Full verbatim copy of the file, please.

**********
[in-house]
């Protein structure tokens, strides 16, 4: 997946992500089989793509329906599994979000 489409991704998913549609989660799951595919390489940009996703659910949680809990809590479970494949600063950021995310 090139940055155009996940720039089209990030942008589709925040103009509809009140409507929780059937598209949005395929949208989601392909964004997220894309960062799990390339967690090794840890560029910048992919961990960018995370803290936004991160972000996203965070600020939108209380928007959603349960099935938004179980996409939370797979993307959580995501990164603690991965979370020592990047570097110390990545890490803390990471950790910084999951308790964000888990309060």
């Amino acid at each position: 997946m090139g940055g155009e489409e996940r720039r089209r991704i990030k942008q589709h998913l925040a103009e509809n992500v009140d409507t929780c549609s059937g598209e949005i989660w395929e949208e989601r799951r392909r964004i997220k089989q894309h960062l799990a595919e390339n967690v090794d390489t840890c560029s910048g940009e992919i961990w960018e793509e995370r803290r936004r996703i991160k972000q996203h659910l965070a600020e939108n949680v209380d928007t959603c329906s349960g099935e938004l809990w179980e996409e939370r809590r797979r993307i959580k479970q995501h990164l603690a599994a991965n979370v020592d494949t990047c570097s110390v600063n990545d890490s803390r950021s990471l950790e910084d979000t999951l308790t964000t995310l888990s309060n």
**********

[in-house]
């Protein structure tokens, strides 16, 4: 997946992500089989793509329906599994979000 489409991704998913549609989660799951595919390489940009996703659910949680809990809590479970494949600063950021995310 090139940055155009996940720039089209990030942008589709925040103009509809009140409507929780059937598209949005395929949208989601392909964004997220894309960062799990390339967690090794840890560029910048992919961990960018995370803290936004991160972000996203965070600020939108209380928007959603349960099935938004179980996409939370797979993307959580995501990164603690991965979370020592990047570097110390990545890490803390990471950790910084999951308790964000888990309060």
């Amino acid at each position: 997946m090139g940055g155009e489409e996940r720039r089209r991704i990030k942008q589709h998913l925040a103009e509809n992500v009140d409507t929780c549609s059937g598209e949005i989660w395929e949208e989601r799951r392909r964004i997220k089989q894309h960062l799990a595919e390339n967690v090794d390489t840890c560029s910048g940009e992919i961990w960018e793509e995370r803290r936004r996703i991160k972000q996203h659910l965070a600020e939108n949680v209380d928007t959603c329906s349960g099935e938004l809990w179980e996409e939370r809590r797979r993307i959580k479970q995501h990164l603690a599994a991965n979370v020592d494949t990047c570097s110390v600063n990545d890490s803390r950021s990471l950790e910084d979000t999951l308790t964000t995310l888990s309060n």